Persistence and flexibility are two life skills that can help you get through a pandemic. Just ask Trisha Wells, Assistant Vice Provost for Administration and Finance at the University of Maryland Baltimore County (UMBC). Wells serves as co-chair of Financial Smarts @ UMBC and organizer of the UMBC Volunteer Income Tax Assistance (VITA) program – a service that hundreds of community members in the greater Baltimore area rely on each tax season. But when COVID-19 hit, the UMBC VITA program faced an uncertain future.
A win-win program for community members and students.
VITA is an IRS-sponsored program in which volunteers provide free state and federal tax preparation assistance to individuals and families earning less than $58,000 per year, persons with disabilities, the elderly, and limited English speakers.
Now in its sixth year, the UMBC VITA program is made possible by volunteers, the majority of whom are UMBC students participating in Financial Smarts @ UMBC. Students complete 15 hours of intensive training and pass an IRS-mandated test before working with clients during their spring semester.
According to Wells, the UMBC VITA program delivers transformative experiences to students. In addition to broadening students’ financial literacy skills, the program helps them gain valuable soft/SEL skills through interactions with clients. Students can later apply these skills in their future careers.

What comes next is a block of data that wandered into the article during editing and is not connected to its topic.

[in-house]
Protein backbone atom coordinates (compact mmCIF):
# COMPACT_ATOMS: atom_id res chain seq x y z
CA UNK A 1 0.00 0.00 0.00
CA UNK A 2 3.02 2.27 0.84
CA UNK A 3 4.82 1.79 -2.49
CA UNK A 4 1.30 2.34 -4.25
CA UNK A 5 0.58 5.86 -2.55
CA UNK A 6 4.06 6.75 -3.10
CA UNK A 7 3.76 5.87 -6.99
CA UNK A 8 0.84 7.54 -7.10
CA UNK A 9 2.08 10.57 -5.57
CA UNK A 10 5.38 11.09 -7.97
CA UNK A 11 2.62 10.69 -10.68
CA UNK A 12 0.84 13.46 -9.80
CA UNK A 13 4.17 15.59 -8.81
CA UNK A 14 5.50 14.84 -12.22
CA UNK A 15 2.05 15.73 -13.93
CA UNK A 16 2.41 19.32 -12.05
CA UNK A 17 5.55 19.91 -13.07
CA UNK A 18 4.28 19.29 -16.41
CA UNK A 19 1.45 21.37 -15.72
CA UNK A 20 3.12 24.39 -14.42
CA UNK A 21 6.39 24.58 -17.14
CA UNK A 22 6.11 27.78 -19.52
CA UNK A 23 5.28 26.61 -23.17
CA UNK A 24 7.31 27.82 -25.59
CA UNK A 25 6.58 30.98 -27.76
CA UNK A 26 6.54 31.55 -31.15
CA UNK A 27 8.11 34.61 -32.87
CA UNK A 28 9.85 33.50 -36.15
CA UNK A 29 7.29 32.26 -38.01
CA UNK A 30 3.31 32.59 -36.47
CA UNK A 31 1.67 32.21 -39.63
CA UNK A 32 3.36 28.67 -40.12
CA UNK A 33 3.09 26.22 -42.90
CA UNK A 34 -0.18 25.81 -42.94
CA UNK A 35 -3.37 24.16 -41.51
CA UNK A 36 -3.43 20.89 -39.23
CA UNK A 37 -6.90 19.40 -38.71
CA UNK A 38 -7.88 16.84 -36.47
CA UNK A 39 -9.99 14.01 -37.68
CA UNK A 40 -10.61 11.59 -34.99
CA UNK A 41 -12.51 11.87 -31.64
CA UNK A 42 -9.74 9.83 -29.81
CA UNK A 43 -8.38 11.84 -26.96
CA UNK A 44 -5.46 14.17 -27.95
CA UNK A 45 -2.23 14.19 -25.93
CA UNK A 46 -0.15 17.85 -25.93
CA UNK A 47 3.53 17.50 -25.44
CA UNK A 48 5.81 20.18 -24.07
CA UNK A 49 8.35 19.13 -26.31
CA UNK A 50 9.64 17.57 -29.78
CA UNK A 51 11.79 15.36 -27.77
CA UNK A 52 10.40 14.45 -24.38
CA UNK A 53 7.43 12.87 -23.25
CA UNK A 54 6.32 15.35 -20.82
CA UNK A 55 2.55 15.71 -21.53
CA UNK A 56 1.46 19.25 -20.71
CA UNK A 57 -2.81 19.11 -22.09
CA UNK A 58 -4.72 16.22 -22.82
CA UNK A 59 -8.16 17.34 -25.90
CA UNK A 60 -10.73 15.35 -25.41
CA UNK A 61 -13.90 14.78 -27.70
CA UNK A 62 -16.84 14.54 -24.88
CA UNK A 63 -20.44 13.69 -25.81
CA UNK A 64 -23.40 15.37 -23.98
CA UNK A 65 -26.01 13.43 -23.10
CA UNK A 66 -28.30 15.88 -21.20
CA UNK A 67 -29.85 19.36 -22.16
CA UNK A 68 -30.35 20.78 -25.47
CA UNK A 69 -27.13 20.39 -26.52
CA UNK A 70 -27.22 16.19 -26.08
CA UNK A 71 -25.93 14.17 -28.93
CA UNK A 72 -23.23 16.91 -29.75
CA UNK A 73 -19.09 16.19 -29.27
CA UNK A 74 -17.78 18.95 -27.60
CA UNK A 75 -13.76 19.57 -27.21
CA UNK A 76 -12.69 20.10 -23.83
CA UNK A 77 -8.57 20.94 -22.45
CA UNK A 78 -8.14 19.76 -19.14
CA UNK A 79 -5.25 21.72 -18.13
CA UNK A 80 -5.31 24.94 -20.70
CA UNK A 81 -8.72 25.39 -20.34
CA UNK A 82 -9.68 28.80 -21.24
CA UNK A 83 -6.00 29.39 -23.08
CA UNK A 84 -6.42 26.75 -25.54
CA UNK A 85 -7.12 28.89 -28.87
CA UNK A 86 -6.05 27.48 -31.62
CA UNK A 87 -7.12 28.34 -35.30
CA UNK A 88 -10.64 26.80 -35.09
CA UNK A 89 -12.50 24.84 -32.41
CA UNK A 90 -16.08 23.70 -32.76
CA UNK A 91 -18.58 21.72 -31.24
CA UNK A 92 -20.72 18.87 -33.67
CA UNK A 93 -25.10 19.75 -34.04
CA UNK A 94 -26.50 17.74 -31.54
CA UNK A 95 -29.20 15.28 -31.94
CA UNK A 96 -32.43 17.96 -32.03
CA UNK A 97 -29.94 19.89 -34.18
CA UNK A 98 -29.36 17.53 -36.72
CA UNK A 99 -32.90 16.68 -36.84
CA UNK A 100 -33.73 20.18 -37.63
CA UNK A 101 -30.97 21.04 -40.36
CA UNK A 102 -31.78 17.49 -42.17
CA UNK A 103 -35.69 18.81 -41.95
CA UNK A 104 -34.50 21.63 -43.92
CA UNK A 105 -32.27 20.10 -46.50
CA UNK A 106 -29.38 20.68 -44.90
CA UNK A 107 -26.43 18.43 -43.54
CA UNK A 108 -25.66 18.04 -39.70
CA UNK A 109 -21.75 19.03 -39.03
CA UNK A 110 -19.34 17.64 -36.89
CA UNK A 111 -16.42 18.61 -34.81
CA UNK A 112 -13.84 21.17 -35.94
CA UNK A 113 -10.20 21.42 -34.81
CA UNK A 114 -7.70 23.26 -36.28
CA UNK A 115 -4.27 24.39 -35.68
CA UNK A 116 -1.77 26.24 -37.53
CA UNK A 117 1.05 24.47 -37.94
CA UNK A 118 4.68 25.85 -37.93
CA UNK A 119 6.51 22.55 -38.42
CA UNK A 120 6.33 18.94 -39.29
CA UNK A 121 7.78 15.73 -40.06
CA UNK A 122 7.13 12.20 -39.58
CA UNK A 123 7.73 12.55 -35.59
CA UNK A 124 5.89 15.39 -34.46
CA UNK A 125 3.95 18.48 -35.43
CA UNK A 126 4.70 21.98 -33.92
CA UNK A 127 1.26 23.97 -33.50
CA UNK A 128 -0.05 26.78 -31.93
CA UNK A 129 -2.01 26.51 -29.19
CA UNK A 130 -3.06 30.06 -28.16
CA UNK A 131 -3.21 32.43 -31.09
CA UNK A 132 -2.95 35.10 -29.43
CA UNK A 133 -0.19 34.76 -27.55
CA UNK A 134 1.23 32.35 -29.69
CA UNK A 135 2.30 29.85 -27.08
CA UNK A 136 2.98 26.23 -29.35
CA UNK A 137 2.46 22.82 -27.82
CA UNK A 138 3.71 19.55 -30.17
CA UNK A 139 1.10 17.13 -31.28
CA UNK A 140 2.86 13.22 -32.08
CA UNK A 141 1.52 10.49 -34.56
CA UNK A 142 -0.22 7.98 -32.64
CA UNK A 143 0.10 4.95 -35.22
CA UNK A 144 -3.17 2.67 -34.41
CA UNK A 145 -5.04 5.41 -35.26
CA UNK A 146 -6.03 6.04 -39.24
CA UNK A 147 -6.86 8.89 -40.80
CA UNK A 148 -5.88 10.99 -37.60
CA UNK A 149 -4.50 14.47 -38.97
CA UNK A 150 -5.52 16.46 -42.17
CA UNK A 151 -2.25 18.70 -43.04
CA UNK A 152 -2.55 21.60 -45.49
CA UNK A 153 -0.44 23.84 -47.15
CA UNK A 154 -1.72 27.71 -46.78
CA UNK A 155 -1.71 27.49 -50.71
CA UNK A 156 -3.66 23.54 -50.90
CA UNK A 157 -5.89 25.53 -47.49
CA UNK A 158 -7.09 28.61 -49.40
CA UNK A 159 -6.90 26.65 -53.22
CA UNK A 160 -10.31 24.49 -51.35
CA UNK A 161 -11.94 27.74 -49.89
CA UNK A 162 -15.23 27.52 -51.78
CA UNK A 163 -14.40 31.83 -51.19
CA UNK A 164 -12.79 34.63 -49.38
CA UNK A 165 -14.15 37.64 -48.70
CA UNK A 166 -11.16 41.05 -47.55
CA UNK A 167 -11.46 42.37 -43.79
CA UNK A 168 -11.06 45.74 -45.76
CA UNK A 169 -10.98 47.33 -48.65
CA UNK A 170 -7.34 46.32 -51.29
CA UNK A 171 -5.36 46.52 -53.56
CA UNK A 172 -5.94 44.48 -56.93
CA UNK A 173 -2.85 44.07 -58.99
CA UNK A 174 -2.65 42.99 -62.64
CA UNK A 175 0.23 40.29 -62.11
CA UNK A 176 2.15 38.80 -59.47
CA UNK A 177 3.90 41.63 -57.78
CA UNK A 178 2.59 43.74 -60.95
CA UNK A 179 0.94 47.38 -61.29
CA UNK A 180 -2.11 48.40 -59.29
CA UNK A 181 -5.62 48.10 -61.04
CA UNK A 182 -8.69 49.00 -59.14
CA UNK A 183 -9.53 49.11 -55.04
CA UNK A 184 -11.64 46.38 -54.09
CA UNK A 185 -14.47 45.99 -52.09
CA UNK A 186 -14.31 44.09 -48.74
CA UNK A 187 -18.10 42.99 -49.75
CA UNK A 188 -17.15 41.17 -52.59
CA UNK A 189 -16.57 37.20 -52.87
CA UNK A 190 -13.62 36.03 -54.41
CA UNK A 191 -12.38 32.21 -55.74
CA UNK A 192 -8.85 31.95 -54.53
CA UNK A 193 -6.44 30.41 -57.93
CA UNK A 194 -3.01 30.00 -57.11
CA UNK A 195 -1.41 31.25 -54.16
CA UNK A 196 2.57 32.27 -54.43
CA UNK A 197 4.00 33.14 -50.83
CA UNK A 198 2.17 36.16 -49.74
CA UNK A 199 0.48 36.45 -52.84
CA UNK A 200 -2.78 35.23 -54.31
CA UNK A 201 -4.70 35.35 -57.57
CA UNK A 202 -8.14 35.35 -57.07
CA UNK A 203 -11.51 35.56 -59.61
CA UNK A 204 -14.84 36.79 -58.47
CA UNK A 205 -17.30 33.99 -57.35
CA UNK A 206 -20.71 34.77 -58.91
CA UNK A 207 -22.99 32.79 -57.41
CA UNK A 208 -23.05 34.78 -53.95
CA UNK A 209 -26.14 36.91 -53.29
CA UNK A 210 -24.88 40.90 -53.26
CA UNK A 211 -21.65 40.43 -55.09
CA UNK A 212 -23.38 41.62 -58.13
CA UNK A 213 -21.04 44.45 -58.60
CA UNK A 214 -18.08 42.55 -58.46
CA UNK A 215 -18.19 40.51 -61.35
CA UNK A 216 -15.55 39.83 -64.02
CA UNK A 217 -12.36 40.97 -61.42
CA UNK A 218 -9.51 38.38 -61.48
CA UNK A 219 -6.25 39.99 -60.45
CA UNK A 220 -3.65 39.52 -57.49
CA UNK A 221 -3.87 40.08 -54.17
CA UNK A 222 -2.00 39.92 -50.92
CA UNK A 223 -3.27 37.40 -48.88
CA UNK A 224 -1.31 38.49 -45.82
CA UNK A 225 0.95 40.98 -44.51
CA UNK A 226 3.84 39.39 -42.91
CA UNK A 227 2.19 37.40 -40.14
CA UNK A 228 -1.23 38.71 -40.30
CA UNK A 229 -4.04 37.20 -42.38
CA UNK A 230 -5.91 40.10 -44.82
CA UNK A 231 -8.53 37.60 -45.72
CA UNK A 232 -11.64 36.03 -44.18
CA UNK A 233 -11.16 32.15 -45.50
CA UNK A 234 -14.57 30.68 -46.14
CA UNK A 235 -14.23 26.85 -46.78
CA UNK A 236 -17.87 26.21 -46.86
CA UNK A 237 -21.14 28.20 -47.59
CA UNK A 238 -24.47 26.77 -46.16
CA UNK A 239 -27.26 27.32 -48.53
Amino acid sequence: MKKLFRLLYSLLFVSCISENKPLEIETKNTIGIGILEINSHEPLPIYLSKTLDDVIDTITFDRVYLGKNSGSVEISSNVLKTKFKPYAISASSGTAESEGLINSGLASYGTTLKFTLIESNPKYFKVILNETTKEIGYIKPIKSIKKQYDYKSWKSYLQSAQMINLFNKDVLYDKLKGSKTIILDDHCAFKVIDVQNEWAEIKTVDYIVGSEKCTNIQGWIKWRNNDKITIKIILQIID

The UMBC VITA program typically serves Baltimore families who earn an income of around $28,000. Many of them are single parents who drive for Lyft, Uber, and Postmates, so they need to file as independent contractors – which can make their tax returns more complicated.
“We’re helping this population get their taxes done and get them done right without any cost,” says Wells. “What’s more, in many cases they qualify for tax refunds like the earned income tax credit and the child tax credit.”
Federal tax refunds can help these folks pay their bills and start saving for the future: “The hope is that after using VITA for a few years, they no longer qualify for our program because they’re making more than the threshold,” says Wells. This financial boost can have a ripple effect in communities.
Prior to the pandemic, the UMBC VITA program operated on campus. “In ‘normal’ times, we would typically have about 60 volunteers and we would do around 500 tax returns for clients in the greater Baltimore area,” says Wells.